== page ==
Vaginal discharge is the term for fluid or mucus that comes from the vagina. Abnormal discharge is a common concern among women.
VAGINAL DISCHARGE OVERVIEW
Vaginal discharge is the term for fluid or mucus that comes from the vagina. Vaginal discharge is a common concern among women, and leads many women to see their GP or gynaecologist. Some amount of vaginal discharge is normal, unless it occurs with itching, burning, or other bothersome symptoms. Most experts recommend an examination to determine the cause because different causes can have similar symptoms.
It is important to have a basic understanding of the female reproductive anatomy. Vaginal discharge is not usually noticeable until it exits the vagina, which is the passage from the uterus to the outside of the body. At the top end (inside) of the vagina is the cervix, while the lower end (outside) leads to the vulva and labia. The vulva is the name for the skin around the vaginal opening.
IS MY VAGINAL DISCHARGE NORMAL?
Vaginal discharge is made by the skin cells of the vagina and cervix under the influence of the female hormone, oestrogen. Women who are menopausal normally have minimal vaginal discharge as a result of lower levels of oestrogen.
In women who are premenopausal, it is normal to have about one-half to one teaspoon (2 to 5 mL) of white or clear, thick, mucus-like, and mostly odourless vaginal discharge every day. However, the amount and consistency of the discharge varies from one woman to another. The amount can also vary at different times during the menstrual cycle. It may become more noticeable at certain times, such as during pregnancy, with use of birth control pills/patch/vaginal ring, near ovulation, and in the week before the menstrual period.
Normally, vaginal discharge contains vaginal skin cells, bacteria, and mucus and fluid produced by the vagina and cervix. A normal discharge often has a slight odour and may cause mild irritation of the vulva. This discharge helps to protect the vaginal and urinary tract against infections and provides lubrication to the vaginal tissues.
WHEN TO SEEK HELP FOR VAGINAL DISCHARGE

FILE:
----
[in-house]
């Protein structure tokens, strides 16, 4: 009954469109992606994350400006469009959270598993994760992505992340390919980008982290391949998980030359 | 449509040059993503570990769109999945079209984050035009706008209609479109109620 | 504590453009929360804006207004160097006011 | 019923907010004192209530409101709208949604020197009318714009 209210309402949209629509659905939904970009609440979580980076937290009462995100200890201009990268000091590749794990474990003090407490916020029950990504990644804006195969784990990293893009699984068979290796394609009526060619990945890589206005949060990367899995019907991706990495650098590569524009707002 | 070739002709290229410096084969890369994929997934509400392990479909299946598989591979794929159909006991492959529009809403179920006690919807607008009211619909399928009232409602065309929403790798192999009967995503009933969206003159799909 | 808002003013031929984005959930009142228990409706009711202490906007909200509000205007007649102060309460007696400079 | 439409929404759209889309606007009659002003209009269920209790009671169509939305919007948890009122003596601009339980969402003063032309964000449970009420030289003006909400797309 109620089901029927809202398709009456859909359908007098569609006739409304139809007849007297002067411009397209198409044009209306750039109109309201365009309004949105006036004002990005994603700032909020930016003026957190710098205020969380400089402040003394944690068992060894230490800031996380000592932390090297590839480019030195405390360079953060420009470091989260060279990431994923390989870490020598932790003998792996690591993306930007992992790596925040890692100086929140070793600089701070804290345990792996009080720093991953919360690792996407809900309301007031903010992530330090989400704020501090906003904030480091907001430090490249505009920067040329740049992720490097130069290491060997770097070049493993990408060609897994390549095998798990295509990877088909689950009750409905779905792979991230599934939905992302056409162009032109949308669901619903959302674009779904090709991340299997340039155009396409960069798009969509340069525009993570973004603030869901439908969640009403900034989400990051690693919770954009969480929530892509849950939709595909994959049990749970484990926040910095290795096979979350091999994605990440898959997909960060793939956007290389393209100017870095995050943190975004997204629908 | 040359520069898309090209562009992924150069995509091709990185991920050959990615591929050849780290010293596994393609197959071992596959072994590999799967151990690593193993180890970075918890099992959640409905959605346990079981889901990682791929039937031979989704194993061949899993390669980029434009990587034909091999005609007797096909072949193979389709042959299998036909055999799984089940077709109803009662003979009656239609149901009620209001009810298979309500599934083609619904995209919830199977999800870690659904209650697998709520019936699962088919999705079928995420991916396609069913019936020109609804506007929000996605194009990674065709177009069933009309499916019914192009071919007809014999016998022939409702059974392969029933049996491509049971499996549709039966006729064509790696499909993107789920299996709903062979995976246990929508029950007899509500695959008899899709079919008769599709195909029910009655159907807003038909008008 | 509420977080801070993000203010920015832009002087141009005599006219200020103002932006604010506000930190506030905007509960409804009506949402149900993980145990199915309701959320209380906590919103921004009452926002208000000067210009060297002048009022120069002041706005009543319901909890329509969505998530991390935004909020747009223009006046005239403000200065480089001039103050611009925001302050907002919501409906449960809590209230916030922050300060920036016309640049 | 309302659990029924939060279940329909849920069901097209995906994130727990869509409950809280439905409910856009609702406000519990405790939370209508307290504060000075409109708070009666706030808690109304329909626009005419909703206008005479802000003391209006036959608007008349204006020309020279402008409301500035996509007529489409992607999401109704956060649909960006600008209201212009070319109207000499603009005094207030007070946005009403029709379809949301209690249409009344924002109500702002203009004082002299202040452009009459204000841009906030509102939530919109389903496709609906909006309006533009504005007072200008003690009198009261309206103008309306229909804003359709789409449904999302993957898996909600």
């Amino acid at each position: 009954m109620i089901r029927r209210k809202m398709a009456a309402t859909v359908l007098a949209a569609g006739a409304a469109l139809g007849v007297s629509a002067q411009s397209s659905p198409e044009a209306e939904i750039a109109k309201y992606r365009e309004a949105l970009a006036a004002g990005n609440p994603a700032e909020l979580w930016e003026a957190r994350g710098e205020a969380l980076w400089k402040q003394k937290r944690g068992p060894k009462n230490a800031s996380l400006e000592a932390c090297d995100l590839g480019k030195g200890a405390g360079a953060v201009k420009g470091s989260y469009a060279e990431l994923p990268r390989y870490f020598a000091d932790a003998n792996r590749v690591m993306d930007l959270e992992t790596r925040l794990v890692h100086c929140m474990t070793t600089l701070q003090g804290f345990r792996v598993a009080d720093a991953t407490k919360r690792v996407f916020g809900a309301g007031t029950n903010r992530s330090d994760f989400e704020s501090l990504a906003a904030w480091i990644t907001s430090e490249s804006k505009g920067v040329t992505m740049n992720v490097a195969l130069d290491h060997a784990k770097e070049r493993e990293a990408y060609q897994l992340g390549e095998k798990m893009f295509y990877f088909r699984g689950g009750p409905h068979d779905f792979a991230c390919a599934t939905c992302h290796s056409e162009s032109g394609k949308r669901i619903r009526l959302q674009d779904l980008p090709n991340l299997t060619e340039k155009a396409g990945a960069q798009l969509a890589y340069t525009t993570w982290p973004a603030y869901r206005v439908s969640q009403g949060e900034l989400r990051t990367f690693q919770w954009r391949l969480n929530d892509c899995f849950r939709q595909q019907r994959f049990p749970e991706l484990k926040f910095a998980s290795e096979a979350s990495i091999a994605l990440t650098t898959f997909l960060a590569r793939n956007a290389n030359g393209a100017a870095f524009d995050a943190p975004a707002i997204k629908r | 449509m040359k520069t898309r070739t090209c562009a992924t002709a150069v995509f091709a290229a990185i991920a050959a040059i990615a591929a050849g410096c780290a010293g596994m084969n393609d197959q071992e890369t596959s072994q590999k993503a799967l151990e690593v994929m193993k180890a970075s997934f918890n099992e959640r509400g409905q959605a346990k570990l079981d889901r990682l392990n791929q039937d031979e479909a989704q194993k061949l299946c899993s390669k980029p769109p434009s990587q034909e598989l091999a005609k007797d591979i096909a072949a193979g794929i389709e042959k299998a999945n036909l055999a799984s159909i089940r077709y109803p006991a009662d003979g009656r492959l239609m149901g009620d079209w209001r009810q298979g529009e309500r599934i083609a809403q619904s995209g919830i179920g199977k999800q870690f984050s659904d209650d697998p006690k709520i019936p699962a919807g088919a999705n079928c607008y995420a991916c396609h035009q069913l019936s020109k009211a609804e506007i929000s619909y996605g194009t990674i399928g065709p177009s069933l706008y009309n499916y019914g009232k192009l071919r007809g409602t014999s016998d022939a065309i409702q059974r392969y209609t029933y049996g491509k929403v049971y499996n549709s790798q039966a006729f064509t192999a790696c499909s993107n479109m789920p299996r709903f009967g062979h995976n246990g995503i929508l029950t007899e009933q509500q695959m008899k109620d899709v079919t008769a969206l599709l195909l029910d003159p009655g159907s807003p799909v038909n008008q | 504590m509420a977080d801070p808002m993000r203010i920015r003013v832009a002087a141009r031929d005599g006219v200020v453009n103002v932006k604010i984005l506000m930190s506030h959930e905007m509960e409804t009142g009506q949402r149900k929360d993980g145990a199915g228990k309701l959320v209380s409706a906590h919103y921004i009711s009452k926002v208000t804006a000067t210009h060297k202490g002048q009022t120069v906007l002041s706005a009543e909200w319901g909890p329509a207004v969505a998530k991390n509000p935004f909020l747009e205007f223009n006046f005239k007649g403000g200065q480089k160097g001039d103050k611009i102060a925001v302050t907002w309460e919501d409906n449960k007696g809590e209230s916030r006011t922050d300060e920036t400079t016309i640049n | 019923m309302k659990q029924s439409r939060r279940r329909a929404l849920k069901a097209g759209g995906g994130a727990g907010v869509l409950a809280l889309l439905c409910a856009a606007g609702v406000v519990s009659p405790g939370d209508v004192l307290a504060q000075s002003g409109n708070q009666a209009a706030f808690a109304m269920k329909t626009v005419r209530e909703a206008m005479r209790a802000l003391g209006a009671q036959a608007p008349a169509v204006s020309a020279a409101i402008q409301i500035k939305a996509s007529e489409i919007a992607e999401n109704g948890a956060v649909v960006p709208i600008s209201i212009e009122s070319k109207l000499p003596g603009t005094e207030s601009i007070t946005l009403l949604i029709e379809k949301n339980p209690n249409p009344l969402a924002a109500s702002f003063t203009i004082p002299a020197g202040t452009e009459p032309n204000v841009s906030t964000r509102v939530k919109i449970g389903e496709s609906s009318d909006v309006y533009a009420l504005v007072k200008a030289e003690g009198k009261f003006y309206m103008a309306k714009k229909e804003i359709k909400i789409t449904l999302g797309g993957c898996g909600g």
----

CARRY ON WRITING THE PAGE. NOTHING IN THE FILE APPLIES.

Vaginal discharge is common and normal. However, vaginal discharge with the following signs and symptoms is not normal and should be evaluated by a doctor or specialist nurse:
- Itching of the vulva, vaginal opening, or labia
- Redness, burning, soreness, or swelling of the vulval skin
- Foamy or greenish-yellow discharge
- Bad odour
- Blood-tinged vaginal discharge
- Pain with intercourse or urination
- Abdominal or pelvic pain
CAUSES OF ABNORMAL VAGINAL DISCHARGE
The most common causes of vaginal discharge include:
- A vaginal infection (yeast e.g. Candida albicans or bacterial infection eg. Trichomonas vaginalis). Some infections are sexually transmitted. If a sexually transmitted infection is confirmed, partner testing is usually recommended.
- The body’s reaction to a foreign body (such as a forgotten tampon or condom) or substance (such as spermicide, soap).
- Changes that occur after menopause can cause vaginal dryness, especially during sex, as well as a watery vaginal discharge.
A doctor should take a detailed medical and sexual history from any woman presenting with abnormal discharge. A gynaecological examination will usually involve examination of the entire outer genital area as well as an internal examination. As part of the examination, swabs from the vulval area, within the vagina and neck of the womb (cervix) may be taken with your consent to establish a formal diagnosis. Full investigation should include testing for a range of sexually transmitted infections including chlamydia, syphilis and gonorrhoea.
TREATMENT OF ABNORMAL VAGINAL DISCHARGE
In some cases it is possible to make a diagnosis and begin treatment immediately, based upon the examination. In other cases it may be better delaying treatment until test results are available.
Sexual partners of women with a sexually transmitted infection, such as chlamydia, gonorrhoea, syphilis or trichomonas, need evaluation and treatment. For other infections, such as yeast or bacterial vaginosis, the sexual partner does not need treatment.
If treatment is needed, you should avoid having intercourse until the treatment is completed. Women who develop bacterial or yeast infections frequently may be advised to use a preventative treatment.
Abnormal vaginal discharge may be more likely to develop in women who practice certain habits, such as those who use:
- Pantyliners every day
- “Feminine hygiene” sprays, powders, or rinses
- Bubble baths or other scented bath products
- Tight or restrictive synthetic clothing (eg, thongs, synthetic underwear)
Healthier practices include the following:
- Use water or unscented non-soap cleanser to wash genitalia, use warm (not hot) water and the hand (not a washcloth).
- Do not douche or use feminine hygiene products; if odour or discharge is bothersome, see a doctor or specialist nurse.
- Avoid hot baths with scented products; plain warm water is preferred.
- Wear cotton underwear; avoid thongs and lycra underwear.
- Rinse genitals with water and/or pat dry after toileting; avoid use of baby wipes or scented toilet paper.